The spirit is willing. The flesh is weak.
Fortunately God requires only that we pray – he will act. All it needs is that mustard seed-sized faith to be open to God.
What are you most afraid God will say ‘No’ to? Take a mustard seed from the cupped hands. Is your faith this big? Then dare to leave your deepest anxiety here in these hands with Christ.
Station 6, Arrest
The sword and the club; the weapons of the military and the mob, are so often the tools of first resort.
Where in the world do you know of violence?
Jesus Said “Blessed are the peacemakers – they shall be called children of God.”
What can we do to promote peace between people who differ – in our own homes; our workplaces and neighbourhoods; our nation; our region; our world?
Pray for some situation of conflict that you know about. Ask yourself “How can I help make peace?”
Station 7, Law
Law is a good protection against evil, but is not itself the best expression of God’s goodness. When the keepers of the law face something outside their jurisdiction, there is the temptation to eliminate it as a threat. Law then becomes a tool of tyranny. In every nation laws have been used thus.
And those who protest the abuse of power have been imprisoned, tortured and executed.
The candle encircled by barbed wire is the international symbol for prisoners of conscience.
Take a candle, and light it from the central candle, before placing it within the barbed wire. Pray for those imprisoned by tyranny.
Station 8 Denial
When Peter was accused of being a Christ-follower, his life was at risk. The remarkable part of this story is not that he denied his Lord, but that he repented with tears, and was afterwards restored by Christ.
Could we be accused, like Peter, of following Jesus? Is it obvious in us?
When we have shuffled and ducked out of embarrassing situations, acted like everyone else so as to escape ridicule and harassment, have we repented in tears – or do we just shrug it off and carry on as though nothing has happened?
Have we allowed Christ to restore us?
If you need to repent your denial of Christ, kneel here, and pray “Lord, you know everything; you know that I love you.”
Station 9, Judas
When a sinner repents, God wants to restore them. We want to ignore them. How many sinners have come close to repentance, only to be spurned by cold religion?
“Better,” said Jesus “to tie a millstone around your neck and cast yourself into the sea than to cause one of these little ones to stumble.”
Too often the rope is around the wrong neck.
Write down here one way we, as a church, can be more welcoming of those who come seeking grace and forgiveness:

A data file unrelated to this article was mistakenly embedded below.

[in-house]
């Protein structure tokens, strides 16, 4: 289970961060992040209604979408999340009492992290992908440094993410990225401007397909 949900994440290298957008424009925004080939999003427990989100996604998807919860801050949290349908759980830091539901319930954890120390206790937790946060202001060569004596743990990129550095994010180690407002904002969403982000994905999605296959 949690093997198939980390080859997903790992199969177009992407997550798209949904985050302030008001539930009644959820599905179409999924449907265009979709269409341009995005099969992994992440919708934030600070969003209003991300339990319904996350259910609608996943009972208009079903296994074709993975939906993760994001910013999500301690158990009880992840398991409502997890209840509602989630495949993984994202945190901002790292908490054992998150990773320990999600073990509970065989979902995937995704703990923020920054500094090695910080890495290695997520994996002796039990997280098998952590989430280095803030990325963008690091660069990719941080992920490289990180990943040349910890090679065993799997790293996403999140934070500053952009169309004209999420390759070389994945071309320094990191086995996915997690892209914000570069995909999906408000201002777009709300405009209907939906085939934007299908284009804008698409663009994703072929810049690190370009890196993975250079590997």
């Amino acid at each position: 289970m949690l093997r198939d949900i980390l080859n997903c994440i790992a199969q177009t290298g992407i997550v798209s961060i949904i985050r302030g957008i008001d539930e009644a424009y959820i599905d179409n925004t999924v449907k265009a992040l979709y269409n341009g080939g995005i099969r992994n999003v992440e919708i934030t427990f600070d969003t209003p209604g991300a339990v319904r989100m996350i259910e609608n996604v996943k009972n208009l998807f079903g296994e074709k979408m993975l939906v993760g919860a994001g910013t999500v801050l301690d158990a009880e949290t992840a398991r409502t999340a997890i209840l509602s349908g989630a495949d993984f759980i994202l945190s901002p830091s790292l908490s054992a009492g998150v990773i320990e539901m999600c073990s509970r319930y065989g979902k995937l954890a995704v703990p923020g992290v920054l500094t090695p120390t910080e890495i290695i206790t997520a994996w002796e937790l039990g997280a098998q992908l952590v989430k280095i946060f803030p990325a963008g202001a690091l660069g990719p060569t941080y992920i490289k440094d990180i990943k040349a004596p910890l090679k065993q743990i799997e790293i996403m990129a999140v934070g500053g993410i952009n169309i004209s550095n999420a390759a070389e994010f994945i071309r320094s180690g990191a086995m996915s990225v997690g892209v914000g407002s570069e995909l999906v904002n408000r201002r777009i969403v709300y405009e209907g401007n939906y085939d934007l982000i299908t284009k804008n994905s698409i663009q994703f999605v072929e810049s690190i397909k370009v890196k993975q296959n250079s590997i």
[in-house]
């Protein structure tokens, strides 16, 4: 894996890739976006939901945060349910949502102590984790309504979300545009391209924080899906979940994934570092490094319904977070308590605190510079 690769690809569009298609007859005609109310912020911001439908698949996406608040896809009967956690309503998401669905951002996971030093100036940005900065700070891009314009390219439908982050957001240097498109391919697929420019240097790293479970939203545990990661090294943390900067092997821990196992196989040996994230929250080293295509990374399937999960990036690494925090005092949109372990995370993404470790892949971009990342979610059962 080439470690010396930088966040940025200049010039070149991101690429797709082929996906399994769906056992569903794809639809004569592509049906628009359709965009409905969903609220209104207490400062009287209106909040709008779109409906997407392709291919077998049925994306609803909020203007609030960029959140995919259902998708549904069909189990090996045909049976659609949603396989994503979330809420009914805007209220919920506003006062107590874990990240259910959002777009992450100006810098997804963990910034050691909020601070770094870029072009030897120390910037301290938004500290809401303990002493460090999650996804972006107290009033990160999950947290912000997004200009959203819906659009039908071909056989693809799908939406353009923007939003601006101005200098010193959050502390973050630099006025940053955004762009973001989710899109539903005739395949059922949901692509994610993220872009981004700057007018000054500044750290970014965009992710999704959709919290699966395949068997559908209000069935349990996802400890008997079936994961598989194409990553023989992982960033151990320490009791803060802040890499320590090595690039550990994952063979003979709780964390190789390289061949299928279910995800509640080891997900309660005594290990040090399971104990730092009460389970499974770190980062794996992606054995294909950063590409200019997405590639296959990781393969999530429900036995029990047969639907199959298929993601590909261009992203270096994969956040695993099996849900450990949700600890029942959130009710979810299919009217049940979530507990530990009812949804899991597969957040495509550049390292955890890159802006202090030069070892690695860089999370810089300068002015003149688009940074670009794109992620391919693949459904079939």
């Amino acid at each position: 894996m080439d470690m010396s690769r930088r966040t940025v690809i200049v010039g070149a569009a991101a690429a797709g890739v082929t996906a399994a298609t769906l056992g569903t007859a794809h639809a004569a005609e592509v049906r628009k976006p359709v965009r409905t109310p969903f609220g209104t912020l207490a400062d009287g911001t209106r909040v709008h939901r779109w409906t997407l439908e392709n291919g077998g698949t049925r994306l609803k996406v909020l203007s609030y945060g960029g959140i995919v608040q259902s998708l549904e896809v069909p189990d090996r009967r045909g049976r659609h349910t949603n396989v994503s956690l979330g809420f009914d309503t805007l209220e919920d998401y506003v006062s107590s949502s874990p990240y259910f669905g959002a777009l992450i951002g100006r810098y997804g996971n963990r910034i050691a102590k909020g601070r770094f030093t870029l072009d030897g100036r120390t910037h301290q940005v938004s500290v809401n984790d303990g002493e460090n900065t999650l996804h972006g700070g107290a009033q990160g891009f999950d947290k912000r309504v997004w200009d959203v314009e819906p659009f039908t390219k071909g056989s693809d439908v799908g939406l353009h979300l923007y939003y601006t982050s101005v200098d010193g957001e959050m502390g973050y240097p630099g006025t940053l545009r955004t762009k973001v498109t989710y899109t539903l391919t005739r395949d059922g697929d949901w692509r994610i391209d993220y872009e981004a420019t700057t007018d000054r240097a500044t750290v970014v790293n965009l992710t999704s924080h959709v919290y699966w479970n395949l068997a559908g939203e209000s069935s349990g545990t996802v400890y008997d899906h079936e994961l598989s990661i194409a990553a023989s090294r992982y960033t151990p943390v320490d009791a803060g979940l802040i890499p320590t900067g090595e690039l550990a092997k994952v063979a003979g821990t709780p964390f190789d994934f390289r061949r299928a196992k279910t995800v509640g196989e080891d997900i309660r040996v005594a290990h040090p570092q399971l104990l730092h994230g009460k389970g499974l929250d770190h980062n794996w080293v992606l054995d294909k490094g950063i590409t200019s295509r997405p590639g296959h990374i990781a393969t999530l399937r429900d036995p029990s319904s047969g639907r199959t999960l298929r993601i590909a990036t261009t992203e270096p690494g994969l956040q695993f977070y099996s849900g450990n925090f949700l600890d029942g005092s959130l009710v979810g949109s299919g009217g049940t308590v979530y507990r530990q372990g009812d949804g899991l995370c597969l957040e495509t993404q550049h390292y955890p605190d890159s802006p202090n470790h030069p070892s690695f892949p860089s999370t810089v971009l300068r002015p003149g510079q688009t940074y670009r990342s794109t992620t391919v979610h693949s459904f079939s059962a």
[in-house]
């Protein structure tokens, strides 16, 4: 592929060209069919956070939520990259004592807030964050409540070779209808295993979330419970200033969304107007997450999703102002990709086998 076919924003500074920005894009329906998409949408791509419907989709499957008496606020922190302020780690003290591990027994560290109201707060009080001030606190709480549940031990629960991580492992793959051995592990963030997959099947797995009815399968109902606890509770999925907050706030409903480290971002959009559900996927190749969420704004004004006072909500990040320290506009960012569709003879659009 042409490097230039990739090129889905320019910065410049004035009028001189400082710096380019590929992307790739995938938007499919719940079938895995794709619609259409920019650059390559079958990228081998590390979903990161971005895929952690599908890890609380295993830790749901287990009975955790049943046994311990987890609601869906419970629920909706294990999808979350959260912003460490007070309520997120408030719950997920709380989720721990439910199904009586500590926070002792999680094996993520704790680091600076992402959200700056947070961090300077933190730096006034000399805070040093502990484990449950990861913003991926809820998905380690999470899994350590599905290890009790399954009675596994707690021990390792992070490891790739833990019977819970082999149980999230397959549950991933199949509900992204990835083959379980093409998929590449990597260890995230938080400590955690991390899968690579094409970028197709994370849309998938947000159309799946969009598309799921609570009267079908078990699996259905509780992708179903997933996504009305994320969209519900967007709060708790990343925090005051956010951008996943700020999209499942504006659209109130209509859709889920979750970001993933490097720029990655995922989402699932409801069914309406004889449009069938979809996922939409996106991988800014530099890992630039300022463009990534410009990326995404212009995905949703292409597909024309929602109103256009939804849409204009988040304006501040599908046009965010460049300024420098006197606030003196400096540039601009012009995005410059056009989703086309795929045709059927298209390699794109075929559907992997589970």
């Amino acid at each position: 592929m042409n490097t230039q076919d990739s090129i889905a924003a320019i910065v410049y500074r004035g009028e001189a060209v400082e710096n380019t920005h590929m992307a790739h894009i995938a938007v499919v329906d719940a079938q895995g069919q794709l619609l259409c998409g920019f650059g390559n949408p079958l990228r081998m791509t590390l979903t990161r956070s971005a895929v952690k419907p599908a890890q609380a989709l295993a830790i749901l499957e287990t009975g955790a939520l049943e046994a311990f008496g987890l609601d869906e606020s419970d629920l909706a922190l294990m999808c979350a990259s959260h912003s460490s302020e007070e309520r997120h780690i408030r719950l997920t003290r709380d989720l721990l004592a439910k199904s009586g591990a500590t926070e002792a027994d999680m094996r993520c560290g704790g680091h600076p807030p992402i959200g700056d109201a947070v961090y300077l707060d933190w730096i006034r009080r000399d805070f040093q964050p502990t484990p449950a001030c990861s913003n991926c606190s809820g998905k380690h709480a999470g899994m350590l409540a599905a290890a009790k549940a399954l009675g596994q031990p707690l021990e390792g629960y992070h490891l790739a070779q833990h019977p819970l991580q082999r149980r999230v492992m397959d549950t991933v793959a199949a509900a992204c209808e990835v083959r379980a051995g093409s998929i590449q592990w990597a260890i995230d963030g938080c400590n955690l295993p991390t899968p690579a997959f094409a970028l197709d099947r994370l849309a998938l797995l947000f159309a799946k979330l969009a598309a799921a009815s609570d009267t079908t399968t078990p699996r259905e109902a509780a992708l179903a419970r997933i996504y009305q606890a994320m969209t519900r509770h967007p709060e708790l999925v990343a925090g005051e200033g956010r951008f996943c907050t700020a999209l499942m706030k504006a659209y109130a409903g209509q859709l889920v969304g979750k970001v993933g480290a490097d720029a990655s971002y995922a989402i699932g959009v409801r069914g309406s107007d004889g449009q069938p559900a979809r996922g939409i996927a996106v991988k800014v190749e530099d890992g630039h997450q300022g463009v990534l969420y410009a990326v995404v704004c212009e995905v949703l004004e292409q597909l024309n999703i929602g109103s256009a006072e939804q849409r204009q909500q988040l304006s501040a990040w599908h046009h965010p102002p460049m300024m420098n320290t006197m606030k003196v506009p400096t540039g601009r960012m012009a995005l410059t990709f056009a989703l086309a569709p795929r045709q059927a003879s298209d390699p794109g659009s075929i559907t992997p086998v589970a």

Station 10, Politics
The politician and the public. Popular politics depends on having the loudest voice, and doing what is expedient rather than what is right. Just like Pilate. Just like so many in power today.
Look at the list of portfolios; write to as many ministers or spokespersons you wish about any issue that you are concerned about, encouraging the politicians to act on principle, not expediency.
Fold your finished letter in thirds, with the writing within, then print the MP’s name on the outside, addressing it to:
We will send these off. Pray for our politicians and pray for thoughtful public debate as the elections approach.
Station 11, Torment
It is easy to torment someone who is alone and without protection – especially when you’re part of a crowd.
Hold the Crown of thorns and put the robe over your shoulders
Have you ever taken part in bullying or teasing someone who was ‘different’?
Feel the thorns and ask for Christ’s forgiveness.
Have you ever been bullied?
Feel the fabric that clothes you with Christ, and pray forgiveness for your persecutors.
Station 12, Simon
Matthew 27.32 "As they went out, they came upon a man from Cyrene named Simon; they compelled this man to carry his cross."
Jesus says, “If any want to become my followers, let them deny themselves and take up their cross and follow me. For those who want to save their life will lose it, and those who lose their life for my sake will find it.”
“To walk the way of the cross with Christ is to give up my life for the sake of others. For Christ.
“Am I ready for that?”
Ask God for the faith to be ready, then walk around the corner…
Station 13, Crucifixion
This is the cross.
There are no tricks or techniques.
Here God bled and died. It was ugly and wrong. And it is Heaven on Earth.
However you understand the sacrifice of Jesus, understand that it is God for us.
“What does God say to me here?”
If you are ready to be one with Christ, paint your name or initials on the Cross.
Station 13a, Witness
There are many witnesses to the work of God; some are marvellous – open tombs, earthquakes, and split rocks. Some are powerful and well-respected – a centurion. but most are ordinary, faithful followers, who give generously, and bear witness.
What is it I have seen of God’s work? To what do I bear witness?
There is only one way out of here; through the grave. We can go in alone or we can go in the company of our Lord.
Go in grace….